Saturday, September 26, 2020

Comentarios from Maria: Extending Unemployment Benefits, Key to Latinos

Maria-CNN-HeadshotLast Tuesday, the U.S. Senate overcame an obstacle to advance towards a vote that would extend unemployment benefits to 1.3 million Americans who recently lost their coverage.

Shortly after, President Obama praised Senate Democrats for their persistence to continue fighting for this bill to be advanced to the House of Representatives and eventually to his desk for his signature.

The President also praised the few Republicans who joined the effort and voted to end the debate and proceed to a vote.

But even prior to the bills arrival to the House of Representatives, which is controlled by a majority of Republicans, excuses were given to prevent 1.3 million Americans from having access to these critical benefits.

One excuse is that they should not extend benefits without looking for ways to pay for them. This is really a surprise since during the presidency of George W. Bush, unemployment benefits were extended 5 times, and none of these benefits were immediately paid for. And where were the Republicans back then? Voting to extend coverage.

The truth is that these benefits are critical to the millions of Americans who need them, which includes Latinos. Our community, having an unemployment rate of 8%, need this coverage.

These are benefits that help millions of families put food on their tables and have extra money for basic needs, including home mortgages, car payments, and health insurance.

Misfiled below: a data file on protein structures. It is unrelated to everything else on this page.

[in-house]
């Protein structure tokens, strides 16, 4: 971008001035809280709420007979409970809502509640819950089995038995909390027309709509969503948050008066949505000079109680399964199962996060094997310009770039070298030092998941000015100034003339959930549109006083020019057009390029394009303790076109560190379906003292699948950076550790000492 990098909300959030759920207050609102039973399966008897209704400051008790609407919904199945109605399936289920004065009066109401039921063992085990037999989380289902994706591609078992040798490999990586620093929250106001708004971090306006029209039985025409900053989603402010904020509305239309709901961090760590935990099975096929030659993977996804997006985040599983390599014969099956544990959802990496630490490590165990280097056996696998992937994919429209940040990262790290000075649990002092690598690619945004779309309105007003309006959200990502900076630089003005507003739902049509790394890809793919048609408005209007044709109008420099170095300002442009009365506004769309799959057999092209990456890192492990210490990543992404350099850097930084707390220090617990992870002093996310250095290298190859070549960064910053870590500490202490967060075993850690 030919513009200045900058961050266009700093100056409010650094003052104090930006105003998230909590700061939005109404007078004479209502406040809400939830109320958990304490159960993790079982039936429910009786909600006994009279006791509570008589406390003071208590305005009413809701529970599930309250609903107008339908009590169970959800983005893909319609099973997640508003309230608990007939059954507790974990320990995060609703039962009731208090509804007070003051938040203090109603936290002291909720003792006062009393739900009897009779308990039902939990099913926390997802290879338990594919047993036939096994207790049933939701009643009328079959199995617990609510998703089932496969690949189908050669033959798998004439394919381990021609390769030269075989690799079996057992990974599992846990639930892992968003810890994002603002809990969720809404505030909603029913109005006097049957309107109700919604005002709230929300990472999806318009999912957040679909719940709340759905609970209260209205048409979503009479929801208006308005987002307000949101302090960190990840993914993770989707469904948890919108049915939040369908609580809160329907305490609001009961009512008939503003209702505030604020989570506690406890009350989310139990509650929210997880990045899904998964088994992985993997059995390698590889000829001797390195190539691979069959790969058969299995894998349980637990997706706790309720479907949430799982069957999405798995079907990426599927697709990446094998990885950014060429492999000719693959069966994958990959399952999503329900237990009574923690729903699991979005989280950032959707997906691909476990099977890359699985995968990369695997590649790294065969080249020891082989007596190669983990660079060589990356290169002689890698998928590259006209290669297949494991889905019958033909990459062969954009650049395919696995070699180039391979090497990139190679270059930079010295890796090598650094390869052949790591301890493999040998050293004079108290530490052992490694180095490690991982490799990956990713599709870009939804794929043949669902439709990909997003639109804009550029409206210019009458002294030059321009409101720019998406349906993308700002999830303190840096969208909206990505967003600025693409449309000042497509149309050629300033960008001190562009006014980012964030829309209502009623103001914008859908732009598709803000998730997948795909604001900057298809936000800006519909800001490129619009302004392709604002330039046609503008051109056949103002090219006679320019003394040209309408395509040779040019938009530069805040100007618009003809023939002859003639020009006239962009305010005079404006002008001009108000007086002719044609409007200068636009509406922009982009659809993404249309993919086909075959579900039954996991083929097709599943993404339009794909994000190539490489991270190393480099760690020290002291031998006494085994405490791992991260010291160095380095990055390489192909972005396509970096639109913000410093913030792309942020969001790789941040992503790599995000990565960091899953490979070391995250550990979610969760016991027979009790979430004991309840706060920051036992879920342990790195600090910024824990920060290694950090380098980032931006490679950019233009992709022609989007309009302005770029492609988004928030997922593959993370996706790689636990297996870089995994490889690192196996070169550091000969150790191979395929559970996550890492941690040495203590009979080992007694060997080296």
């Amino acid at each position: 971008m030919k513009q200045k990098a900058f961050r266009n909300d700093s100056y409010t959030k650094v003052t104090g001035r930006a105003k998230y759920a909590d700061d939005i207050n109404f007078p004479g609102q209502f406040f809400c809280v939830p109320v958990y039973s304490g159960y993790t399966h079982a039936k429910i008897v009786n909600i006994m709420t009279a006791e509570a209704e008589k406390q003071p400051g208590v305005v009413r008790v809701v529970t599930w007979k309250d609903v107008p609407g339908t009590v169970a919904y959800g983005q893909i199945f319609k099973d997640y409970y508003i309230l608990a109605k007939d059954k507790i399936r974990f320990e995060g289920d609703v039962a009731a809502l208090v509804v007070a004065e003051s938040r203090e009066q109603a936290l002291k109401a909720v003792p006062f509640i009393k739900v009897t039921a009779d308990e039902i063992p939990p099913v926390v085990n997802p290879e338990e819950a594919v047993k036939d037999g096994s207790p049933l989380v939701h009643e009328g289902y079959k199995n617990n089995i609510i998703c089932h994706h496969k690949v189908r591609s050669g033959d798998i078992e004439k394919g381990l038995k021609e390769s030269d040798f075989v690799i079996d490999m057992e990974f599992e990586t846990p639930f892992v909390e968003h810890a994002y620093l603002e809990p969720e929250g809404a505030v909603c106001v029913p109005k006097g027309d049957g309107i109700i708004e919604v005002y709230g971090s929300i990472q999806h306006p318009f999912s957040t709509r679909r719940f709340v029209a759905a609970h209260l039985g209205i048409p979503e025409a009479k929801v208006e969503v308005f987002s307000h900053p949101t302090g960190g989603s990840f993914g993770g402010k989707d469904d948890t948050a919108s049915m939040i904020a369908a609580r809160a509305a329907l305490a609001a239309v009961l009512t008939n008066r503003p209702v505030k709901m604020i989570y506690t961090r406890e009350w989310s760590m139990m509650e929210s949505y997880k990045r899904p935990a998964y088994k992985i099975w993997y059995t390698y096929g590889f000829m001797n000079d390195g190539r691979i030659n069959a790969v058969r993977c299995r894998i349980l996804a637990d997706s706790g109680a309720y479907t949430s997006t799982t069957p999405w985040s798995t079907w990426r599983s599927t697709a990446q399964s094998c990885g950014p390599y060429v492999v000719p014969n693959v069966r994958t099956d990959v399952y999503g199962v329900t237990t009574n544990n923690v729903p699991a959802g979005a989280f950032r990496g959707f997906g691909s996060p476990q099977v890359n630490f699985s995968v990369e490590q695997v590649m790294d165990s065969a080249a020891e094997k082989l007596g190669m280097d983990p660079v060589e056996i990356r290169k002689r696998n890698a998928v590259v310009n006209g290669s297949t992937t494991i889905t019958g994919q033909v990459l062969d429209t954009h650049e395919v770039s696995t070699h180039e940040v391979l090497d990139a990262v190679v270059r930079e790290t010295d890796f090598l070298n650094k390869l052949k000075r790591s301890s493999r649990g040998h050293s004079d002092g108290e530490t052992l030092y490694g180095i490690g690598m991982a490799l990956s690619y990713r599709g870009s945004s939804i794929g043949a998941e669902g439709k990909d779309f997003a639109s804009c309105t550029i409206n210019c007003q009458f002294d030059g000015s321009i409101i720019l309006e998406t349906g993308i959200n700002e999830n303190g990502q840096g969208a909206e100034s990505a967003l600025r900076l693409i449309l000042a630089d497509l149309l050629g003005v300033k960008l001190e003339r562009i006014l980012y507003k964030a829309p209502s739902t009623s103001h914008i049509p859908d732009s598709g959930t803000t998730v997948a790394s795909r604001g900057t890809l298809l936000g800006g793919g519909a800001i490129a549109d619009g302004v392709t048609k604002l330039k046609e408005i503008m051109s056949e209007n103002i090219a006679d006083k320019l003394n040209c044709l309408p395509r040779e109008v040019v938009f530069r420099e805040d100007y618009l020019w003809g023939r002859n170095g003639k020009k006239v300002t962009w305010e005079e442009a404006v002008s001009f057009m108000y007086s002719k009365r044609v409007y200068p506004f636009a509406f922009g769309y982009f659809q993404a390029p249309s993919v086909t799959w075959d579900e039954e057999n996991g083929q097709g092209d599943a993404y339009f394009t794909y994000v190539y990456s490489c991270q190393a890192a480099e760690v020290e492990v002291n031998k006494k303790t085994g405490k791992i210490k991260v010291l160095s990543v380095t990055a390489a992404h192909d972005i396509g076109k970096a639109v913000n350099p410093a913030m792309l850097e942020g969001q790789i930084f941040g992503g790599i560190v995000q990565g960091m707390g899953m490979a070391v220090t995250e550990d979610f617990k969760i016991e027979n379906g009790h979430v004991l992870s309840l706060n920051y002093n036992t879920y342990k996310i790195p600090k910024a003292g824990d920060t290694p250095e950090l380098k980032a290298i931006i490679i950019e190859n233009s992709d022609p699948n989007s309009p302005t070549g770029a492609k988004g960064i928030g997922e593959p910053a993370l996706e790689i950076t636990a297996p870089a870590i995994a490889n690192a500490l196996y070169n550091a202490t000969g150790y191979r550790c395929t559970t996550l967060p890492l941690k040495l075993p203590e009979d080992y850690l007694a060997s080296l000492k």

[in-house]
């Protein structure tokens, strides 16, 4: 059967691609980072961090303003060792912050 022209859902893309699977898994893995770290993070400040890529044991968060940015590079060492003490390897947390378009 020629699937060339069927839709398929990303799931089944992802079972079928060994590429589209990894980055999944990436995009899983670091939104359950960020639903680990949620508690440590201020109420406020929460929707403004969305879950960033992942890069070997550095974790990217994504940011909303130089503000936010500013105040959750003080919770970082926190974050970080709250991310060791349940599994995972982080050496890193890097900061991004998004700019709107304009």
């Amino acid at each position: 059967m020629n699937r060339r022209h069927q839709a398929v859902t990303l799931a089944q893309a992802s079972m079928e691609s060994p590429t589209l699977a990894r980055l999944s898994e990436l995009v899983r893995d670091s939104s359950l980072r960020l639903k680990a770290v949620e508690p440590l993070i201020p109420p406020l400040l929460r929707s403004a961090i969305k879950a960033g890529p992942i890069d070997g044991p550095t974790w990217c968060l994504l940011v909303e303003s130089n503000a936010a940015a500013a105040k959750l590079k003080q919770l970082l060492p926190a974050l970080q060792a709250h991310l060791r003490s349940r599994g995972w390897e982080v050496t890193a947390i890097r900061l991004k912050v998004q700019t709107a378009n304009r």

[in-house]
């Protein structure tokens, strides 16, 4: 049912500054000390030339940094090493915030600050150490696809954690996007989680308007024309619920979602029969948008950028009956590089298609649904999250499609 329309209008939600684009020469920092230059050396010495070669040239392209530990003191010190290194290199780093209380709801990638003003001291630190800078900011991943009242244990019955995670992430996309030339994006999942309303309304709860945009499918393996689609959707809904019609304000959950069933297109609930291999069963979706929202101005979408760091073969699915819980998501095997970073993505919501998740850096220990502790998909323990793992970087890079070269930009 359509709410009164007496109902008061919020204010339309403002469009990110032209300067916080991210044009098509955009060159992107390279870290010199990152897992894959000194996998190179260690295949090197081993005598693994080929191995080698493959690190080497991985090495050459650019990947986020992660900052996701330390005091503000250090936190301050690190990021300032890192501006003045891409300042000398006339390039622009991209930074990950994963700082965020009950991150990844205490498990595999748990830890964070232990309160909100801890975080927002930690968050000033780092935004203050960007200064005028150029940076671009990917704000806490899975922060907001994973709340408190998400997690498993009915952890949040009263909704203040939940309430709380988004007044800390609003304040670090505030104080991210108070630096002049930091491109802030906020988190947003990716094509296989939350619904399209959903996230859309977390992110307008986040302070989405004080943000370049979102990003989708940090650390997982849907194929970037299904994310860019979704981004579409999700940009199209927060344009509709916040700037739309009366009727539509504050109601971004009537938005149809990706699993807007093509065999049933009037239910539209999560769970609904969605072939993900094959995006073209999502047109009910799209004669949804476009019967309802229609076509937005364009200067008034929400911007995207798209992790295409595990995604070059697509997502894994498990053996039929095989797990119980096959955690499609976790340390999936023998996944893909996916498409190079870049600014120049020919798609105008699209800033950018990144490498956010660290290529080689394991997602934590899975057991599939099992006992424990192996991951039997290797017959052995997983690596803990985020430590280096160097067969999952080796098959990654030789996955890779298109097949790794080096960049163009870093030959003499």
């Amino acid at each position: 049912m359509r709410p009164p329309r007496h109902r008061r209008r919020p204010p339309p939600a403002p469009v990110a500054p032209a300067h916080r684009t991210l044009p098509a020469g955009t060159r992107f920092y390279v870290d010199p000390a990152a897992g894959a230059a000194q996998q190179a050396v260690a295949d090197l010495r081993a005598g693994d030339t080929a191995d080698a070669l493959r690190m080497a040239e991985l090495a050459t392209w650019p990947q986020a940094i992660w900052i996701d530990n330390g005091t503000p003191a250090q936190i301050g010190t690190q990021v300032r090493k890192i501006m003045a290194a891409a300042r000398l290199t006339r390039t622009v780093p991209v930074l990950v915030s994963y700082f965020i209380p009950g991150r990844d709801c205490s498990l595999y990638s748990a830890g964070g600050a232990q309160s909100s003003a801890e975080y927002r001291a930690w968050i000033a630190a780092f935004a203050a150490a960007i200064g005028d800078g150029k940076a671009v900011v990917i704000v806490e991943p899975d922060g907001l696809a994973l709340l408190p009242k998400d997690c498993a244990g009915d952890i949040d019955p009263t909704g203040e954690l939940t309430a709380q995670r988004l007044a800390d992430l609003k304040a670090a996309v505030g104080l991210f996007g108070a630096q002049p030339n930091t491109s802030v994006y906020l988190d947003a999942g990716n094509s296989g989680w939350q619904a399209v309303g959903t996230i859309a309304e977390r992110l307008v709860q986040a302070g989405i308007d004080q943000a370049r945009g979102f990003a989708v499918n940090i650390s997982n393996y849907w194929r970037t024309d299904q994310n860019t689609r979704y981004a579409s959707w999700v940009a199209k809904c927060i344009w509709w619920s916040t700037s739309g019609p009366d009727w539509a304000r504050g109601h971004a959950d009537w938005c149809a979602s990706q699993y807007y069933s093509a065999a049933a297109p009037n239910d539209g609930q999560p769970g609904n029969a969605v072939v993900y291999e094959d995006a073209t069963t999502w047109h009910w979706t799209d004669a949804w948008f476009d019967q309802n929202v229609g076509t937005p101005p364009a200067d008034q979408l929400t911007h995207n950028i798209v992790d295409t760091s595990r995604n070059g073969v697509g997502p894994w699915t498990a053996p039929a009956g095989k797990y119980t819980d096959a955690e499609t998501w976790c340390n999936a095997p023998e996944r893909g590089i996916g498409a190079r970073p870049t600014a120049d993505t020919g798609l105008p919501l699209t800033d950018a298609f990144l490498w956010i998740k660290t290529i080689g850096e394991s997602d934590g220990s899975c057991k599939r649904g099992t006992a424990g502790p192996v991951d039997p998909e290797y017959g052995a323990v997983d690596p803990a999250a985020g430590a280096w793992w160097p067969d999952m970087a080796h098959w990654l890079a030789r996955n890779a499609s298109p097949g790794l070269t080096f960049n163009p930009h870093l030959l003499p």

But even with the critical need to extend these benefits, Republican extremists dared to say that these benefits encouraged Americans to stop looking for work. These allegations, false and illogical, are frankly an insult to the millions of people who just want a decent job that gives them satisfaction and helps support their families.

Since 2008, over 11 million people have been above the poverty level because of these benefits, including 600 thousand children in 2012. And if Republicans choose not to act, 3.6 million more people will have their benefits taken away.

And last but not least, about 240 thousand additional people could lose their jobs this year if that coverage is not extended. This is due to the inability of those who are unemployed, to pay bills or buy essential things, resulting in people consuming less than what is produced and local businesses eliminating thousands of jobs.

The truth is that these figures speak for themselves. But still, with all the obstacles that Republicans have placed in the way of 1.3 million Americans, Republicans still have time to reflect on the issue. And if they think that Latinos are not aware of the toll that this would take on their communities, just because it is not a presidential election year, they are wrong. Just wait until millions of Latinos make their way to the polls for this year’s mid-term election; the votes will speak for themselves.

 

This piece originally appeared in Spanish in the Washington Hispanic